Column: A regulatory relief

Contractors and suppliers on federal, state and local public works projects recently welcomed news of a temporary reprieve from the IRS. And at a time when burdensome regulations are on the rise, even a short reprieve is a welcome change.

Tax law changes adopted in 2005 and scheduled to go into effect in 2012 mandated that all state, local and federal governments withhold three percent on all payments to government contractors and suppliers. However, final regulations issued by the IRS last month have delayed the effective date of the withholding requirements until 2013.

Numerous groups are lobbying not just for delayed implementation, but for an outright repeal of the mandatory withholding. As a result, the additional year of deferral (and another election cycle) may be sufficient to get the withholding requirement reversed.

A major criticism of the new withholding requirement is the potentially harmful impact on prime contractors. Prime contractors may find it difficult to modify payment arrangements with their subcontractors and suppliers in order to pass the timing and cost of the withholding on to the subs and suppliers. For a contractor or project with low profit margins, the new withholding requirement alone could be fatal to cash flow, threatening the contactor’s operations.

The final regulations attempted to address this concern by ensuring that when the government pays a prime contractor, only the amount of the payment for the prime contractor is subject to withholding, not the contractor’s payments to subcontractors. Whether the details of the regulation adequately address these concerns remains to be seen.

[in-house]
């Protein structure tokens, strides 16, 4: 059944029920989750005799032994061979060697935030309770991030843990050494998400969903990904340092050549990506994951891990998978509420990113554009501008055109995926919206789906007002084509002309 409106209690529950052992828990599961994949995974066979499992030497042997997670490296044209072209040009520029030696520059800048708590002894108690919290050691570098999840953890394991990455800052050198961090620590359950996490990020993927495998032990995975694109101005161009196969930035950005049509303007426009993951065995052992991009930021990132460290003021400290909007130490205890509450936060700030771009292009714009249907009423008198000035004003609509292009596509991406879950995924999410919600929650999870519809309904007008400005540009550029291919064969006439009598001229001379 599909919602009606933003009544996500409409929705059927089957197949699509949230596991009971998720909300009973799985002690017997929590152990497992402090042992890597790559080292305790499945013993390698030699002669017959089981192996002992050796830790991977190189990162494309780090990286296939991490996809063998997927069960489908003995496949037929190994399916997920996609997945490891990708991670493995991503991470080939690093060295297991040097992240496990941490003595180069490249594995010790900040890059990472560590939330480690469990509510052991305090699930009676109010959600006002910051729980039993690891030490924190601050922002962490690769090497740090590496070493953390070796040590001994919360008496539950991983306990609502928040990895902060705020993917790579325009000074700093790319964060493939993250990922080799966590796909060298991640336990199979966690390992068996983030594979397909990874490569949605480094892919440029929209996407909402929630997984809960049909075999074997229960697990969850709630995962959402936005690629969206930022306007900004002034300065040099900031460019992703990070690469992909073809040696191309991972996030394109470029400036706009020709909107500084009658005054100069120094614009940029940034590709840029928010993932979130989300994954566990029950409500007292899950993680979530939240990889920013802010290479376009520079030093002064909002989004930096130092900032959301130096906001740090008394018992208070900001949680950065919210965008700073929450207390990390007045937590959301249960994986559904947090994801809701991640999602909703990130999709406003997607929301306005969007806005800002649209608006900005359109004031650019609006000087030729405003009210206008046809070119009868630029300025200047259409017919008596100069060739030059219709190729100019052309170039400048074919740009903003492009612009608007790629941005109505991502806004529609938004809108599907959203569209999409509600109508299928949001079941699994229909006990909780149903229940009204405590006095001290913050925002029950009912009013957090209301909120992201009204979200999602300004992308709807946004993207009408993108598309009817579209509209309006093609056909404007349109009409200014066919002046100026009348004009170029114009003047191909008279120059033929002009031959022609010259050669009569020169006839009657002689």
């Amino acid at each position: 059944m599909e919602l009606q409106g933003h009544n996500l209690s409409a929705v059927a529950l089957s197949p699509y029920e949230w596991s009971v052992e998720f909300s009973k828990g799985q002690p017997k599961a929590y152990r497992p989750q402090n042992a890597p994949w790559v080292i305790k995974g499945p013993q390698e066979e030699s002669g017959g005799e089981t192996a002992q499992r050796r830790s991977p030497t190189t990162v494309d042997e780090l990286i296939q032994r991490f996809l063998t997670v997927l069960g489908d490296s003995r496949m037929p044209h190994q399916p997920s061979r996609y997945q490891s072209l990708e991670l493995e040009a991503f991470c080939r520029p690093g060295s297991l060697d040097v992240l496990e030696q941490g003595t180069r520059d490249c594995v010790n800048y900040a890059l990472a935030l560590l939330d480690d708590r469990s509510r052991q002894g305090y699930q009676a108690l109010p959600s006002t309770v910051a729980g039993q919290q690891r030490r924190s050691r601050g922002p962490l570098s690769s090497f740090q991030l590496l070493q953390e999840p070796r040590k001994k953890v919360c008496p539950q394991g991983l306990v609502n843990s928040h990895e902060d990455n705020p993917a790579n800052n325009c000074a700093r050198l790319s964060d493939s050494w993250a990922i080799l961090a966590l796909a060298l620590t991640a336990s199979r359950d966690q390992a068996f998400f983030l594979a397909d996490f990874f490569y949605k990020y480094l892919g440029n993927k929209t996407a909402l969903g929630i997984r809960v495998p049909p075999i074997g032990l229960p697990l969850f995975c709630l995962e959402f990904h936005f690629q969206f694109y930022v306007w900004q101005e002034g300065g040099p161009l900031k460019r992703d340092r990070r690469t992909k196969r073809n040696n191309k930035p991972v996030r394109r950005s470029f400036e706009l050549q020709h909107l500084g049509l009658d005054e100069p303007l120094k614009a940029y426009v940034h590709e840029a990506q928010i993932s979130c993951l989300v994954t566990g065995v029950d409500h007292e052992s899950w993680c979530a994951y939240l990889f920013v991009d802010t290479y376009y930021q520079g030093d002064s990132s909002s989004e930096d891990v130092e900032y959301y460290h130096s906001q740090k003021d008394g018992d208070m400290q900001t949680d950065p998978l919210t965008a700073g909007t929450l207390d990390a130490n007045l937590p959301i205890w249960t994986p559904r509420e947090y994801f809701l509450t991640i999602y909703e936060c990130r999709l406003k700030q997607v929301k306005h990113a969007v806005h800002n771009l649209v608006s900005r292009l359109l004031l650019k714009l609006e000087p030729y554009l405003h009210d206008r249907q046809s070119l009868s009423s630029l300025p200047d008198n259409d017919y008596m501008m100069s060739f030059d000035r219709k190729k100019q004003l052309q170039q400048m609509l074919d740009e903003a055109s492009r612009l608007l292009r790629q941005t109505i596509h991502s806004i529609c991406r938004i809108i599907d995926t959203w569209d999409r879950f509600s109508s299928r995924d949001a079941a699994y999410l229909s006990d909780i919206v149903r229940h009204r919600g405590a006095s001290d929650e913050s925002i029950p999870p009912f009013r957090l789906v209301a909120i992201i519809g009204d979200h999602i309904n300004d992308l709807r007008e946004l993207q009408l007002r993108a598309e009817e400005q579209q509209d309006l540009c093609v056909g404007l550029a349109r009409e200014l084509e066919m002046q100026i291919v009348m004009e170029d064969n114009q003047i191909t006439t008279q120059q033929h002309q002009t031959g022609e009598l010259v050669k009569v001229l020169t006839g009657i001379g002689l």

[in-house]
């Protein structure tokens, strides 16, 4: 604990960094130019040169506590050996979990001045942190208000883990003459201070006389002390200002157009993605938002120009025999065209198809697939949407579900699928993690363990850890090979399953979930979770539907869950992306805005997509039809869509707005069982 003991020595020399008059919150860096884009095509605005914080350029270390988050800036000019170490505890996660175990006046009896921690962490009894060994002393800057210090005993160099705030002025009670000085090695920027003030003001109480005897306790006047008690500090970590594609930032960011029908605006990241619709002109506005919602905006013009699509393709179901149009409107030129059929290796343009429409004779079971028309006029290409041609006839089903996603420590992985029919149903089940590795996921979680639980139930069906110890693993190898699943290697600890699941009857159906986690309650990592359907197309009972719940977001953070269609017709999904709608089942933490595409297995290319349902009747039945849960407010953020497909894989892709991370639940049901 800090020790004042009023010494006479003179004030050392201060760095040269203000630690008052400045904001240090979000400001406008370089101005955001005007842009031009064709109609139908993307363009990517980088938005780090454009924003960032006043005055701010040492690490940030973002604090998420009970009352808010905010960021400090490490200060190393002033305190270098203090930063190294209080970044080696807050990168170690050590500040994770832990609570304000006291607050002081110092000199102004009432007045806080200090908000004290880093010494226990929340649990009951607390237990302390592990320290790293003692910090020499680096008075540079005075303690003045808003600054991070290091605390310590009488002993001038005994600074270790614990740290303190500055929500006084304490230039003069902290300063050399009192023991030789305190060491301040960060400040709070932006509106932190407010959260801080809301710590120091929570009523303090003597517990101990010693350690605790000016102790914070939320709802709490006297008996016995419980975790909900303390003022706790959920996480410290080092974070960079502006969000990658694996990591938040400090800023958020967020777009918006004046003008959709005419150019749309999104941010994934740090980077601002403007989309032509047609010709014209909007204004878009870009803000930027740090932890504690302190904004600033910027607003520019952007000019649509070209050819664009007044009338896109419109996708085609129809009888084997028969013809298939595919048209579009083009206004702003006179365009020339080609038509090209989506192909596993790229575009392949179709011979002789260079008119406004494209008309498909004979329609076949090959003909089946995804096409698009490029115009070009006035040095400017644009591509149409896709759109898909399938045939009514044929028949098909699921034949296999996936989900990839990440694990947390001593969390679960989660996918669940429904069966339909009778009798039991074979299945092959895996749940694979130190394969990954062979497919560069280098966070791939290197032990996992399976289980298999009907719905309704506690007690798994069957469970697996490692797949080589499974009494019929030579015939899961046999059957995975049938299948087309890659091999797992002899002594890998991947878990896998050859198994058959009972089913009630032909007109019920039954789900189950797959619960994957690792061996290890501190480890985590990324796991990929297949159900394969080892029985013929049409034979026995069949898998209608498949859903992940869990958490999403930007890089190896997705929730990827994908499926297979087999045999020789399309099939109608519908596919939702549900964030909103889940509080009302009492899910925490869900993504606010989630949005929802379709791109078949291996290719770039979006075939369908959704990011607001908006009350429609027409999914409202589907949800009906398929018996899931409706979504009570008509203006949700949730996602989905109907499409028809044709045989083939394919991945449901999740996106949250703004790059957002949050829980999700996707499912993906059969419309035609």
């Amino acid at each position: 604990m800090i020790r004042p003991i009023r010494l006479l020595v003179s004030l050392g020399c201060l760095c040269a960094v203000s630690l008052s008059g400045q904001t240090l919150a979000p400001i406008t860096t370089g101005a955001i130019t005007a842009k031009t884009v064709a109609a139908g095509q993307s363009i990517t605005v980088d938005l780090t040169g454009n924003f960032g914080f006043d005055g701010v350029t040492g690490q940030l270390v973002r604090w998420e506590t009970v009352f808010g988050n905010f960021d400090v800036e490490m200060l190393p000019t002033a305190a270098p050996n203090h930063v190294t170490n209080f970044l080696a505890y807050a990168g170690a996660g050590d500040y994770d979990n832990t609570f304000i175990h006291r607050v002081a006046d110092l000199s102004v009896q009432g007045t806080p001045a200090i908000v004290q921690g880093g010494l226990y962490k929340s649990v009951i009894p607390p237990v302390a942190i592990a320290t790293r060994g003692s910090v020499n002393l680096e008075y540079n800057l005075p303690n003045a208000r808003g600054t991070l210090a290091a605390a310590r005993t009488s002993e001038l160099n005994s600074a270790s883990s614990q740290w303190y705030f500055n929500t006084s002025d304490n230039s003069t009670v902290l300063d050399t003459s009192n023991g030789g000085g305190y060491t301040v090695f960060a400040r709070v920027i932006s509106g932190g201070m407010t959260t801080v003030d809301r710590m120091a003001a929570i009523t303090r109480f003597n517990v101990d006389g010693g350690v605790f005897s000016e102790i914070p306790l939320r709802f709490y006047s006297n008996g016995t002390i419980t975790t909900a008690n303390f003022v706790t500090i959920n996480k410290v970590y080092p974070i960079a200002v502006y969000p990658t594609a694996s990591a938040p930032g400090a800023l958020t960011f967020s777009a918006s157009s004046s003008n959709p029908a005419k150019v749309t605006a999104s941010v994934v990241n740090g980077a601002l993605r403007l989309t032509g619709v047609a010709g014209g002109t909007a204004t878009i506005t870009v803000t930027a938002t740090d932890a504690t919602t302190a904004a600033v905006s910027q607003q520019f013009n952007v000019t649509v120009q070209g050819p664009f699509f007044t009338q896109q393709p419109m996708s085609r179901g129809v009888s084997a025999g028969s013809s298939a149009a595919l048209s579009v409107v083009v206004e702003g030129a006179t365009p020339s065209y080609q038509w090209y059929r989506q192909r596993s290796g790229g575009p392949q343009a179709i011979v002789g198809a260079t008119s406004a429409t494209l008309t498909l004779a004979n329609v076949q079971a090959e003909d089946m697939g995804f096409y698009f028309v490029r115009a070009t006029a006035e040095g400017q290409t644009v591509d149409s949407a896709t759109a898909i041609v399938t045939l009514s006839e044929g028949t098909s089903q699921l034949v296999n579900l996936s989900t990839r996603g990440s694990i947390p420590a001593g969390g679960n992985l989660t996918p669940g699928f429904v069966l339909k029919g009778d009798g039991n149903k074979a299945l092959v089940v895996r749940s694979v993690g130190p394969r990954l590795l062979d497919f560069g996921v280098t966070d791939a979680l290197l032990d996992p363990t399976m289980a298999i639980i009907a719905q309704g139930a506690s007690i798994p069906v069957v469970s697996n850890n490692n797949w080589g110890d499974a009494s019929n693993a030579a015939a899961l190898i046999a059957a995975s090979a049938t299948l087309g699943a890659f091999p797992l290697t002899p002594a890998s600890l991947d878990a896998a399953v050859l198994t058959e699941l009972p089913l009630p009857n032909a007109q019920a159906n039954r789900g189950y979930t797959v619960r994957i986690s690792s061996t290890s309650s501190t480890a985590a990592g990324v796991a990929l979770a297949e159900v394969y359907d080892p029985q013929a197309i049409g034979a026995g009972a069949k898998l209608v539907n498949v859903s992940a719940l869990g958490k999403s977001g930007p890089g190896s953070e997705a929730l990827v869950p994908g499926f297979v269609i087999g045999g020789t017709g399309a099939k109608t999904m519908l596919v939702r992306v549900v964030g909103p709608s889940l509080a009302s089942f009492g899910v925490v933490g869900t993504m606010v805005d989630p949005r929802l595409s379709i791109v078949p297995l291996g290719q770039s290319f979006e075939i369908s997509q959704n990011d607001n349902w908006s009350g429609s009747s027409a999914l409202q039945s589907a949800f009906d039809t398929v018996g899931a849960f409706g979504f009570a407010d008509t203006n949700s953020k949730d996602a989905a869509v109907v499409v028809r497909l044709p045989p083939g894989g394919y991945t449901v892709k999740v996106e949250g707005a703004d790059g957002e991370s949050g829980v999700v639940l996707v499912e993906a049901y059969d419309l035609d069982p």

The new mandatory withholding requirement has also been criticized as unduly burdensome to both governmental entities and contractors. Mandatory withholding seems unnecessary given the tools currently available to the IRS that monitor contractor compliance with federal tax law. Many state and local governments have complained that the mandatory withholding requirement is yet another unfunded federal mandate that will create significant challenges for government accounting and procurement systems. Expensive revision and reprogramming of existing payment systems at a time of tight budgets and difficult economic times is not a wise use of limited resources.

Under the final regulations issued by the IRS, the withholding threshold is $10,000 for a single payment. Although the regulations also impose interest and penalties for any failure to withhold, these are delayed as well, and will now apply to payments made after January 1, 2014.

The IRS has built in many exceptions to the withholding requirement, but few, if any, seem to apply to public works contractors and suppliers. For example, the purchase or lease of real property or improvements is exempt from mandatory withholding. However, this exemption does not extend to the construction of buildings, roads, bridges or other public works projects.

Because such disparate groups as farmers, state and local governments, health care professionals and public works contractors continue to oppose implementation of the new mandatory withholding requirements, we may not yet have heard the last word on this new mandate, even though the IRS has issued final regulations.

Thomas B.“Brad” Eriksen is an attorney in Jordan Ramis PC’s Business Law practice group. You can contact him at 503.598.5590 or

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